Google Summer of Code 2014 Ideas

Welcome, potential Google Summer of Code students! This project is currently called "The NPO Accounting Project", for lack of a better name.

The project is coordinated by Software Freedom Conservancy, Inc. which is a 501(c)(3) charitable not-for-profit organization in the USA. We run all our operations solely and completely on Free Software.

One area that we've had great difficulty is regarding non-profit accounting software. We've launch this project to improve the state of accounting Open Source and Free Software for non-profits. Since this NPO Accounting project is just getting started, there are only the five potential projects below for a GSoC 2014 student. Students who wish to apply to our org should pick one specific project below, and focus their application on that project.

We'll likely select just one (and at most two) students, but we've provided multiple project choices. Students who wish to apply to our org should pick one of the five projects below, and focus their application on that project.

We need all of these items below done anyway, and we want to find the best possible student/project match. Please pick the single project below that fits your skills and background best when submitting your application.

Possible GSoC 2014 Projects

  1. Add all the necessary tag types found in the tutorial on the Ledger-CLI setup for fiscal sponsor 501(c)3 organizations into the REST API for basic double-entry accounting, and then write some reports using that new API.

    This will require the student to get familiar (or already be familiar) with how Ledger-CLI works, how REST APIs work, and learn some basics of double entry accounting.

    A successful student should be able to complete that work about three-quarters the way through the summer, and then be able to focus on actually writing a few specialized NPO-style report using the API. A great acid test will be to use the API to implement the IRS required charity public support test.

    This particular project description is vague because we'd like to see a creative application from someone who has done some research into how non-profit accounting workflow works and wants to help implement it.

  2. Convert Ledger-CLI to use fixed-point arithmetic.

    Currently Ledger-CLI uses floating point arithmetic, which is definitely a mistake for an accounting system. This causes off-by-one bugs on some types of transactions. This should be fixed.

    A successful student on this task will:

    • Write various test cases for Ledger-CLI that will clearly show the floating point issue.
    • Rework the codebase to use fixed-point arithmetic so those bugs are closed.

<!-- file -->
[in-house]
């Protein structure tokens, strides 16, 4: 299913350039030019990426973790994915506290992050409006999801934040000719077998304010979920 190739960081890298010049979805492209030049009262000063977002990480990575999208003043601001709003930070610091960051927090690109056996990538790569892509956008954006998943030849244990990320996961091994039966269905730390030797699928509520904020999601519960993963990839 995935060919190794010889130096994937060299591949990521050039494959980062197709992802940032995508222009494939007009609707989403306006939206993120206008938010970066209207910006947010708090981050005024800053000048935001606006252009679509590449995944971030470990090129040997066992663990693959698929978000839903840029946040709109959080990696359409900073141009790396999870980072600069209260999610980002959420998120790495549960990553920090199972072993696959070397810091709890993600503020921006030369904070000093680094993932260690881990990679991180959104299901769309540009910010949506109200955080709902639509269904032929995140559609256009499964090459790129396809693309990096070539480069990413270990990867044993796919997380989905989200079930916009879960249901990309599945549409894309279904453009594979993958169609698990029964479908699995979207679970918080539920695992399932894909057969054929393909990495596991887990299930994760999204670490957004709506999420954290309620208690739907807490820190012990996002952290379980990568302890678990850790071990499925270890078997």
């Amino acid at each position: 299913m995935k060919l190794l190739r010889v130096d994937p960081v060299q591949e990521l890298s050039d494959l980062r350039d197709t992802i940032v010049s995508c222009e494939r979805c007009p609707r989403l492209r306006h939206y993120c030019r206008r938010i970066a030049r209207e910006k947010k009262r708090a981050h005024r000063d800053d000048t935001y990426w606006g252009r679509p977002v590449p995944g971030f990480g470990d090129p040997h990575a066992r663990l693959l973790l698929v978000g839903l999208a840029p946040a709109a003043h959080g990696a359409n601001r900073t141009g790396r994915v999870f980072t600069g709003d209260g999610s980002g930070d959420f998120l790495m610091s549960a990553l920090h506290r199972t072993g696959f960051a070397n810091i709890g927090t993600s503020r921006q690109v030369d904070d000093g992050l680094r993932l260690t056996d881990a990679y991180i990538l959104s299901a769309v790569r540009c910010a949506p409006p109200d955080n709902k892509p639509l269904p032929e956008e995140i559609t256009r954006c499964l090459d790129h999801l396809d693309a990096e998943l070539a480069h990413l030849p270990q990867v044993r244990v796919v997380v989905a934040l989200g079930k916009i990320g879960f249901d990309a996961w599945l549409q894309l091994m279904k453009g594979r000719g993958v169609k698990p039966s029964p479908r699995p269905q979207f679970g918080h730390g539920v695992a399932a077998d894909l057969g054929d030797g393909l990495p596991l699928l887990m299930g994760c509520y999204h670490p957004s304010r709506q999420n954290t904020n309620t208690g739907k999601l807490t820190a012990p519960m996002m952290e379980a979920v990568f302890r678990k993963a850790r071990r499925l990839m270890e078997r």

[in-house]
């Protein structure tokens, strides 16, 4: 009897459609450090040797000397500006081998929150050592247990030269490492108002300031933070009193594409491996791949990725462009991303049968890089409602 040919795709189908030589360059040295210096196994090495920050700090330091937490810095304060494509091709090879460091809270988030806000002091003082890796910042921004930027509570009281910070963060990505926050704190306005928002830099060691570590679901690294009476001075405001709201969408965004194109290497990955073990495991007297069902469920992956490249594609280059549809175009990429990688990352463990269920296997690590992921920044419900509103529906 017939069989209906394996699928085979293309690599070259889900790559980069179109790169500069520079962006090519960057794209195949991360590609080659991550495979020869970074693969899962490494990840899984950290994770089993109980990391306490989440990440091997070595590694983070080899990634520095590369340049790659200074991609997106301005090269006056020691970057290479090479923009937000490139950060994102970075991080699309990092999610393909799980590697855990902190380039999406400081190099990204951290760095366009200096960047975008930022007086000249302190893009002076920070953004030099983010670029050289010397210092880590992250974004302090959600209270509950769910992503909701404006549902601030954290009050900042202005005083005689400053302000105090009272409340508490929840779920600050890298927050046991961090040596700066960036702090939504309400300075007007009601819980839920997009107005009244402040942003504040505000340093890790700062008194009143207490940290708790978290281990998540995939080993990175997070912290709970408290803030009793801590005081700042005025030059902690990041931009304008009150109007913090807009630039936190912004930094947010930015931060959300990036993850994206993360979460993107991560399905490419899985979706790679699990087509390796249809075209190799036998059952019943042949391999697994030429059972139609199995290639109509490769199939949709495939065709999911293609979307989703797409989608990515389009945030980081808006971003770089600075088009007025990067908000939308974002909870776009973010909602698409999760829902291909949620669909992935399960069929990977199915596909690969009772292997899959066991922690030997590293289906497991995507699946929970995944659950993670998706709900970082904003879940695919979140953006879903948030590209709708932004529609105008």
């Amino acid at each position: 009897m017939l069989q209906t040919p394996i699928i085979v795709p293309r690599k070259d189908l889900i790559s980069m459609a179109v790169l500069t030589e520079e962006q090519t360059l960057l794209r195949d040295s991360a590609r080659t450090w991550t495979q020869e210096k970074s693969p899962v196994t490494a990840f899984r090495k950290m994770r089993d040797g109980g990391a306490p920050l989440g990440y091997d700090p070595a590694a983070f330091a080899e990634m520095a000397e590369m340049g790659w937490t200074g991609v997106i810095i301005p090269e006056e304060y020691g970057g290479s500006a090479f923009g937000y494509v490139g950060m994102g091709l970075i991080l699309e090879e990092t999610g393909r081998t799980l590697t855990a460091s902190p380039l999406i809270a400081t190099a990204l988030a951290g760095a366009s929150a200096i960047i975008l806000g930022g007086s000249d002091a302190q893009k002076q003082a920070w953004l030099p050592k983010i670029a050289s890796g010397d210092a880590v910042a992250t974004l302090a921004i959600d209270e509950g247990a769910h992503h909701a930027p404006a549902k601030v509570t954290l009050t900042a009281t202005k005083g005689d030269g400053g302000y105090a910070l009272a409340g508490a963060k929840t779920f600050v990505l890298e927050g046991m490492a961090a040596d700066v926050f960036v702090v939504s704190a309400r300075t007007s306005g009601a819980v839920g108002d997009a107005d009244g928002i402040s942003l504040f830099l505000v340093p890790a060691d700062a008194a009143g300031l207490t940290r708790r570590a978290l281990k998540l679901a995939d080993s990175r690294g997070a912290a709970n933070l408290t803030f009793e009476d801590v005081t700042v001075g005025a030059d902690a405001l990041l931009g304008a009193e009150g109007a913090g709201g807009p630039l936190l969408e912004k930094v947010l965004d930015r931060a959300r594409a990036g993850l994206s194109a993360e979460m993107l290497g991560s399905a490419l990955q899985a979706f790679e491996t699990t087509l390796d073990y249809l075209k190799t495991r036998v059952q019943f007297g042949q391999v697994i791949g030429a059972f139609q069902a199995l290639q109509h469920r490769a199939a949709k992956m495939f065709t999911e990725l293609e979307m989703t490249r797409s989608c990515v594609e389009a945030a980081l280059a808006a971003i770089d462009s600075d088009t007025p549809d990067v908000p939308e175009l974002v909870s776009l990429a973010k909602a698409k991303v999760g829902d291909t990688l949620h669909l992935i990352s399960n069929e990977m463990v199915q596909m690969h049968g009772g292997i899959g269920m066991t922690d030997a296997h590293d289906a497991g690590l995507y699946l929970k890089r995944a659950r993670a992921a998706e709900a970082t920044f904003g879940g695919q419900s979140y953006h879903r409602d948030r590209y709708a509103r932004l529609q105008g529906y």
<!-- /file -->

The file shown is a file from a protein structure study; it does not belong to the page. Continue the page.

• Shepherd the patch upstream.
    • Close any bug tickets in the bug tracker that relate to this issue.
    • Time permitting: verify that other Ledger implementations don't face the same problem.

    Note that because this would be a major "bombing run" sort of change, there may be some resistance to upstreaming this patch, so this task may be harder than it looks on the surface from a community advocacy angle.

    Application tips for this task: an application from a student who does the following will be considered a very good application:

    • Write a patch (before submitting your application) for ledger-cli that uses the existing test framework to add a useful new test.
    • Submit a pull request to ledger-cli to add that test to upstream.
    • If your patch is accepted by ledger-cli's maintainers before your application is considered, that will be looked upon most favorably.
  3. Build a better test suite for Ledger-CLI.

    Since this project relies so heavily on Ledger-CLI, we'd really like there to be a full test coverage for Ledger-CLI. To do that, a student will need to be already somewhat familiar C++ and willing to learn about how to set up test suites for C++ programs, and likes writing tests. The student could easily spend the whole summer just writing tests and not finish.

    Ledger-CLI does have a basic test suite, but it might turn out that using a more "full featured" test harness is useful. The student will investigate and discuss this possibility with the mentor. It would also be nice if lcov or other test-coverage tool could generate reports automatically.

    While this project is of primary interest to this project, it will require careful coordination with Ledger-CLI as an upstream, and we'll help mentor the student in that.

  4. Build a better Python interface to Ledger-CLI for use by our API.

    Right now, Ledger-CLI has a rather incomplete Python interface, based on Boost.Python. However, the right approach is probably to use SWIG or some other similar mechanism to build a proper Python API. Perhaps Ledger-CLI could stick with Boost.Python, but what's there clearly needs an overhaul. The upside of using SWIG will be that we can get APIs for other languages too.

    While this project is of primary interest to this project, it will require careful coordination with Ledger-CLI as an upstream, and we'll help mentor the student in that.

  5. Add a JSON/RESTful API to Hledger's hledger-web app, mirroring the C++/python API (improvement for which is described in (1) above, as part of another task). This would provide an alternate implementation useful for testing, validation and future-proofing.

    The ideal here would be that the NPO Accounting Project could use either Ledger-CLI or hledger as a back-end. This work may require coordination with other students who might be working on (1).